Valerian and the City of a Thousand Planets: A Movie that Must be Seen to be Believed

Luc Besson’s newest science fiction epic is, if nothing else, certainly made by Luc Besson.  Its visual style is unique and fascinating, and could have never come from anyone else. You will never see a film that looks quite like this, and whether or not you enjoy the film it really is an experience.

The story itself is well trodden ground; two cocky young space agents far into Earth’s future (played by Dane Dehaan and Cara Delevingne who have palpable chemistry and plenty of energy) are assigned a top secret mission, and quickly get entangled in a deep conspiracy. The derivative basic plot is kept interesting by some morally ambiguous turns and its well-realised main characters; Valerian himself is pompous and conceited, and difficult to get along with, which only makes his character arc more noticeable and more satisfying. Delevingne’s character makes no time for his nonsense, and has a wit and confidence which make her an engaging screen presence. She is easily the film’s strongest asset.

I saw this film with three other people; two of us loathed it, the other two loved it. I belong to the later category. I’ve come to the conclusion that this is an issue of style, not quality. This fillm fopllows the rules of comic book storytelling than film storytelling, most comic adaptations make concessions for their new medium. Events and sequences here feel less driven by cause-and-effect, and are presented as more of a collection of smaller stories that come together in the end. Some might find this a little meandering, and question why a underwater sequence in which our protagonist hires a drunken submarine captain to steal a jellyfish from a giant sea monster was necessary. Perhaps it isn’t, but the film is built entirely on these little moments, and they’re all great fun.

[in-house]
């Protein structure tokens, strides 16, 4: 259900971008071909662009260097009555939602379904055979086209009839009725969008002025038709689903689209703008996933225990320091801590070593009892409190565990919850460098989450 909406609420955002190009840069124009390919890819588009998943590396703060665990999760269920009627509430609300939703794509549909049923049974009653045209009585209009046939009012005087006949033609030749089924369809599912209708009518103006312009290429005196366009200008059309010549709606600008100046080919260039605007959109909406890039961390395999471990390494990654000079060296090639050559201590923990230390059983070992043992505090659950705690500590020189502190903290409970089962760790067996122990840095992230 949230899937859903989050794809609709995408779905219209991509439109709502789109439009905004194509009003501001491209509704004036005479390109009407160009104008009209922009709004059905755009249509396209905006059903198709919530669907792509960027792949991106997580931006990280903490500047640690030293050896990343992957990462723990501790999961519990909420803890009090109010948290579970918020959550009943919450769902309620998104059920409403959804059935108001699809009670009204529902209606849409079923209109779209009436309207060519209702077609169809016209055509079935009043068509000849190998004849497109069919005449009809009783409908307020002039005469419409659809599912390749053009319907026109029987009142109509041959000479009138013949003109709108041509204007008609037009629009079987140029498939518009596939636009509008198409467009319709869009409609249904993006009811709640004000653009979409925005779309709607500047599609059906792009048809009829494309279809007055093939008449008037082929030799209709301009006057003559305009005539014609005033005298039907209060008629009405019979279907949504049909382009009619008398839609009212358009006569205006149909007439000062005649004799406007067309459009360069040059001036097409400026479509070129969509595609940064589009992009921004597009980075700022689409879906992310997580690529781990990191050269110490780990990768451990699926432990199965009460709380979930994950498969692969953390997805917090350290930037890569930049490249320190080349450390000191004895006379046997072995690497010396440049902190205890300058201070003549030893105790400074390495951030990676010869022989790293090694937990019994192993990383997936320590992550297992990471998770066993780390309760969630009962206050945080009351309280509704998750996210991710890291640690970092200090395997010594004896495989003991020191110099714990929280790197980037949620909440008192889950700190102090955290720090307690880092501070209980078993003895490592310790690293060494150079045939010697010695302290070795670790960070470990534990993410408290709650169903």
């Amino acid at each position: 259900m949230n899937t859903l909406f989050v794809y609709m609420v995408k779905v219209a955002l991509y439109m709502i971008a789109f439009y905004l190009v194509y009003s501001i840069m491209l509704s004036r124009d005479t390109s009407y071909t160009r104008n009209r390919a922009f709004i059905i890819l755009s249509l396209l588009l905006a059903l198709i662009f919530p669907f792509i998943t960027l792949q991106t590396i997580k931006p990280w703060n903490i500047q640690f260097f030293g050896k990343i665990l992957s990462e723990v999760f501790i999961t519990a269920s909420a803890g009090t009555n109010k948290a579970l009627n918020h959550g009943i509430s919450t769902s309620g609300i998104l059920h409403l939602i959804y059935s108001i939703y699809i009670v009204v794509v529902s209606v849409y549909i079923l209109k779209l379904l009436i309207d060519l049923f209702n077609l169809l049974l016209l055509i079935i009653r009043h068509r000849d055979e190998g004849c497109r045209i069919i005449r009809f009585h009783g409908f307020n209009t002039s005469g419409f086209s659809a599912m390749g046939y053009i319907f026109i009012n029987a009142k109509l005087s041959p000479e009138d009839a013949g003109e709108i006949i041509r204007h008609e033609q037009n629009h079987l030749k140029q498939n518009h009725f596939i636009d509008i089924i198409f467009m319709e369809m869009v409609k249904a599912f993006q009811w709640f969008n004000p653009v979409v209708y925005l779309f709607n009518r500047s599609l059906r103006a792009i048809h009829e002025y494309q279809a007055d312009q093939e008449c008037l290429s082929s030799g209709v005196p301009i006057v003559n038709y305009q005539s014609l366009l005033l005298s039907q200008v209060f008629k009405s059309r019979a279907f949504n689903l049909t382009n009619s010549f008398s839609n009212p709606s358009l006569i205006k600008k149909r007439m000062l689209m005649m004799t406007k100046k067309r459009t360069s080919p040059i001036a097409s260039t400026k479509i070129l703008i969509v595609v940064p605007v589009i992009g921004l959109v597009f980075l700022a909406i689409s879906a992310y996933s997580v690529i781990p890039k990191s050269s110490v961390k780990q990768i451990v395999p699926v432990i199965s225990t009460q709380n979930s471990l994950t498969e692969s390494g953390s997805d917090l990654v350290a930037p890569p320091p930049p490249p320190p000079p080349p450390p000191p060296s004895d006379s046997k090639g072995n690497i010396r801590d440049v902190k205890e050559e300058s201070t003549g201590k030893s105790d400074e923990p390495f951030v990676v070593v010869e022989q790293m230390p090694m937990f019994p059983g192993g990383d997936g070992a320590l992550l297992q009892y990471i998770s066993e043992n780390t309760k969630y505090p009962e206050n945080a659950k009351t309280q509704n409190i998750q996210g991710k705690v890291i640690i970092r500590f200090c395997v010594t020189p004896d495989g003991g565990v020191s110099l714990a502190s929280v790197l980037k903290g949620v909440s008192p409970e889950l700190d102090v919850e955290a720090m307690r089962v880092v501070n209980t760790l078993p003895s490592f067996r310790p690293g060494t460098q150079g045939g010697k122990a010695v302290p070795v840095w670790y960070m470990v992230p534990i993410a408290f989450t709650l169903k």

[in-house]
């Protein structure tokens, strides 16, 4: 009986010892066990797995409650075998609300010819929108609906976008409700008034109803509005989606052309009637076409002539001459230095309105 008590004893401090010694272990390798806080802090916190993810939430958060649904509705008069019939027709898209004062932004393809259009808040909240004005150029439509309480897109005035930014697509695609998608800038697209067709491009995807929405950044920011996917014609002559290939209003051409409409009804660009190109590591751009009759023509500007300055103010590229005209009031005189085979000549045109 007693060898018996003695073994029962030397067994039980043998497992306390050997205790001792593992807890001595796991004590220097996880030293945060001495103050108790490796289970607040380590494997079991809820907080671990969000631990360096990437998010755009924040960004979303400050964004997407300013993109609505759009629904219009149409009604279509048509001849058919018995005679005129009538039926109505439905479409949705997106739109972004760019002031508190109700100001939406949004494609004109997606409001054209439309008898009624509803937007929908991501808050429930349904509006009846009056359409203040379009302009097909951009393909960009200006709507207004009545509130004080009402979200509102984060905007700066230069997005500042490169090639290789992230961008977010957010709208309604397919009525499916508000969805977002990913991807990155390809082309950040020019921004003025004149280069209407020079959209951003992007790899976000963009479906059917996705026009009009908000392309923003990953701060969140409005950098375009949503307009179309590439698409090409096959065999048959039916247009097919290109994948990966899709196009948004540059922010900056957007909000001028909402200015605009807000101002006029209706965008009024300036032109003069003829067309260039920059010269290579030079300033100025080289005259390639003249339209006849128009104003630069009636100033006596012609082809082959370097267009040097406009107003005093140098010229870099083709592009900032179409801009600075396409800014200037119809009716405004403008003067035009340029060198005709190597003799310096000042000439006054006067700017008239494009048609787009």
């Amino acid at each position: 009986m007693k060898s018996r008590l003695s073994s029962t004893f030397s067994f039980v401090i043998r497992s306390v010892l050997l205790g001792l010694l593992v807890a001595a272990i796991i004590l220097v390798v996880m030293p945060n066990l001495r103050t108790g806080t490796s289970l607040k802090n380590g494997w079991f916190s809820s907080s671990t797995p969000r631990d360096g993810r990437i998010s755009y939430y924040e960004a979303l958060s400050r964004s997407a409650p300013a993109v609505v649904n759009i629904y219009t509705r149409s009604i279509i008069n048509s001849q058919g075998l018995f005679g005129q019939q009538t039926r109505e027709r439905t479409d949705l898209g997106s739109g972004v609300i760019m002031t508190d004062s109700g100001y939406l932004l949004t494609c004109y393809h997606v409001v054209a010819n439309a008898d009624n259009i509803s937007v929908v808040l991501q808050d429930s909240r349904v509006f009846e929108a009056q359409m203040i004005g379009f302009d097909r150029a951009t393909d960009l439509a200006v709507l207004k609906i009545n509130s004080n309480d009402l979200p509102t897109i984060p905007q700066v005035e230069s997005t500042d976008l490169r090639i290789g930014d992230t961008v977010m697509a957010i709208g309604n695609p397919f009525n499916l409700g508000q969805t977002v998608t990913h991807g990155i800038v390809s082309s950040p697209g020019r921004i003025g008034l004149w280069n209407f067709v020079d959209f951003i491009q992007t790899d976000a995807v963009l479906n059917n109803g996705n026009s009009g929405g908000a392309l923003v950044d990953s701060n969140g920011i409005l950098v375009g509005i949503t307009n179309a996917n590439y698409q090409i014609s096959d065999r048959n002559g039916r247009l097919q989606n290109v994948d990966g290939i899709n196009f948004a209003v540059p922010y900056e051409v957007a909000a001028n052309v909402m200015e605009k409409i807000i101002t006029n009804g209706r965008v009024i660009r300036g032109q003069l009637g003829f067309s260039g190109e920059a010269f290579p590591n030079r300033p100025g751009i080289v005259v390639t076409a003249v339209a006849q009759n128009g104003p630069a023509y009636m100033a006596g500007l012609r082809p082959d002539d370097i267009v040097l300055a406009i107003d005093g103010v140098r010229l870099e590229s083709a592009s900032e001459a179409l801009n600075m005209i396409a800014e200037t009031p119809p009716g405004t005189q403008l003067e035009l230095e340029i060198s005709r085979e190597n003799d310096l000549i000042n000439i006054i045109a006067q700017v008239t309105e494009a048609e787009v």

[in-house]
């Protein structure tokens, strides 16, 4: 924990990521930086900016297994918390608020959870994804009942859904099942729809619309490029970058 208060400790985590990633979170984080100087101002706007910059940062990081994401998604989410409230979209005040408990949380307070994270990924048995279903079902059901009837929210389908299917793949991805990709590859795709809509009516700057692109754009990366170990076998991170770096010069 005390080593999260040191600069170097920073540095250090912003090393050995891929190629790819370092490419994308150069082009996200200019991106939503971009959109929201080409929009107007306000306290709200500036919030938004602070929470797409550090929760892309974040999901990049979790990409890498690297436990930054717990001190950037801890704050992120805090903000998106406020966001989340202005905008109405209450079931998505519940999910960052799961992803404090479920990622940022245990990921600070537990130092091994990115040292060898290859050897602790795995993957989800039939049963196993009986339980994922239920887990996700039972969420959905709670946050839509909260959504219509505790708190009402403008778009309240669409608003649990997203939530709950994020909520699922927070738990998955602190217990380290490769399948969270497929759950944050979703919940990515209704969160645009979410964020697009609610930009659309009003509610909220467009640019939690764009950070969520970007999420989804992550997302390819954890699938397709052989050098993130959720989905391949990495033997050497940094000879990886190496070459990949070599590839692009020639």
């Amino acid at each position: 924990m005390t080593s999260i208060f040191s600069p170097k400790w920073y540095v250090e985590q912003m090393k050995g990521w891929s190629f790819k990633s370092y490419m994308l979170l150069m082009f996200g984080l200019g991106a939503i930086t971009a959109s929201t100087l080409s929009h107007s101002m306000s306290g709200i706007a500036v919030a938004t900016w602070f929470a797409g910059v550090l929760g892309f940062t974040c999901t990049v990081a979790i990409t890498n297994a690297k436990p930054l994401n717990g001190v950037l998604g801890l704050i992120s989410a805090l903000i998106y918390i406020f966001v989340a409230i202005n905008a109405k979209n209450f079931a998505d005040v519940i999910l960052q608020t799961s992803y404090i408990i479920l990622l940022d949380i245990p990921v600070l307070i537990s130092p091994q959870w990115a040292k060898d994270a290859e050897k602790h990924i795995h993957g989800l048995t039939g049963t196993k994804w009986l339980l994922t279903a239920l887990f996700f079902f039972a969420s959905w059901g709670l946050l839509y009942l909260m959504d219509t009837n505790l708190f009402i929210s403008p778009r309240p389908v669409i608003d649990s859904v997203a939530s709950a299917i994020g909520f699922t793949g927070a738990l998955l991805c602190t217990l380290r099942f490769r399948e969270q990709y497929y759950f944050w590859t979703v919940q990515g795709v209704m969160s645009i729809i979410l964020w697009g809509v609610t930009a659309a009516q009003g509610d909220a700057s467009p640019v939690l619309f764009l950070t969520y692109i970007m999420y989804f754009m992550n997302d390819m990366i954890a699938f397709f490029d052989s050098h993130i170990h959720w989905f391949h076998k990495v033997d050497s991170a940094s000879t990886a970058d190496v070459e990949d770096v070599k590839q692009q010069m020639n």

If you’re on board with that, then great, but a lot more people watch movies than read comic books. The film doesn’t cater for those who aren’t used to this mode of storytelling, or to Besson’s personal style. The result is that the film feels… different. It’s style might be a little much for some, but the film is packed with fun moments that you’ll catch yourself buying into,. in particular the opening montage, depicting the creation of the titular City of a Thousand Planets. Set to David Bowie’s “2001: A Space Odyssey”, the sequence is beautiful and hopeful, like classic Star Trek. The big set piece action sequences are dynamic, colourful, and they don’t slow down, especially the Big Market sequence, an interdimensional chase sequence driven by Dehaan’s strangely charming narcissism.

I can’t tell you if you’re going to enjoy this movie or not, but I promise you’re going to feel very strongly about it one way or the other, and for better or worse it has to be seen to be believed. I loved it, but I’d even if I didn’t I would still be recommending it.

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